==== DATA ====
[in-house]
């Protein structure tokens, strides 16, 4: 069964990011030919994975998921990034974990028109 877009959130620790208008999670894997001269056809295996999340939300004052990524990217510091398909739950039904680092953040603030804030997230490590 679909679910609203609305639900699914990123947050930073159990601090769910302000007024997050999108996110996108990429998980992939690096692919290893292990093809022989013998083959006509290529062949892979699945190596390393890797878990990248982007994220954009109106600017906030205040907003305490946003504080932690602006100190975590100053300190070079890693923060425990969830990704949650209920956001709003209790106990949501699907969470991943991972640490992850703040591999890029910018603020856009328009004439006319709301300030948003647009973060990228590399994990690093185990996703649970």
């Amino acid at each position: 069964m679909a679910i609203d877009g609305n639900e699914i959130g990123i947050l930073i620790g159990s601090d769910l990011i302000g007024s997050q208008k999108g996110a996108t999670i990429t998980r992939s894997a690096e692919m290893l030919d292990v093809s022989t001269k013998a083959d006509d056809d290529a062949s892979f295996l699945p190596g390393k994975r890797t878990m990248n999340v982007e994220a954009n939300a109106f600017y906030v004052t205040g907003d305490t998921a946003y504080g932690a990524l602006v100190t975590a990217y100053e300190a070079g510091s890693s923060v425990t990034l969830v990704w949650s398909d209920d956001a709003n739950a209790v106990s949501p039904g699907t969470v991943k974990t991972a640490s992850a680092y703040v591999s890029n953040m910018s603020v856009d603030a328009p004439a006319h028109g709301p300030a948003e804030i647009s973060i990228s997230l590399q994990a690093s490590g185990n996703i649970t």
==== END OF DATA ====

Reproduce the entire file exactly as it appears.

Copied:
[in-house]
């Protein structure tokens, strides 16, 4: 069964990011030919994975998921990034974990028109 877009959130620790208008999670894997001269056809295996999340939300004052990524990217510091398909739950039904680092953040603030804030997230490590 679909679910609203609305639900699914990123947050930073159990601090769910302000007024997050999108996110996108990429998980992939690096692919290893292990093809022989013998083959006509290529062949892979699945190596390393890797878990990248982007994220954009109106600017906030205040907003305490946003504080932690602006100190975590100053300190070079890693923060425990969830990704949650209920956001709003209790106990949501699907969470991943991972640490992850703040591999890029910018603020856009328009004439006319709301300030948003647009973060990228590399994990690093185990996703649970």
């Amino acid at each position: 069964m679909a679910i609203d877009g609305n639900e699914i959130g990123i947050l930073i620790g159990s601090d769910l990011i302000g007024s997050q208008k999108g996110a996108t999670i990429t998980r992939s894997a690096e692919m290893l030919d292990v093809s022989t001269k013998a083959d006509d056809d290529a062949s892979f295996l699945p190596g390393k994975r890797t878990m990248n999340v982007e994220a954009n939300a109106f600017y906030v004052t205040g907003d305490t998921a946003y504080g932690a990524l602006v100190t975590a990217y100053e300190a070079g510091s890693s923060v425990t990034l969830v990704w949650s398909d209920d956001a709003n739950a209790v106990s949501p039904g699907t969470v991943k974990t991972a640490s992850a680092y703040v591999s890029n953040m910018s603020v856009d603030a328009p004439a006319h028109g709301p300030a948003e804030i647009s973060i990228s997230l590399q994990a690093s490590g185990n996703i649970t």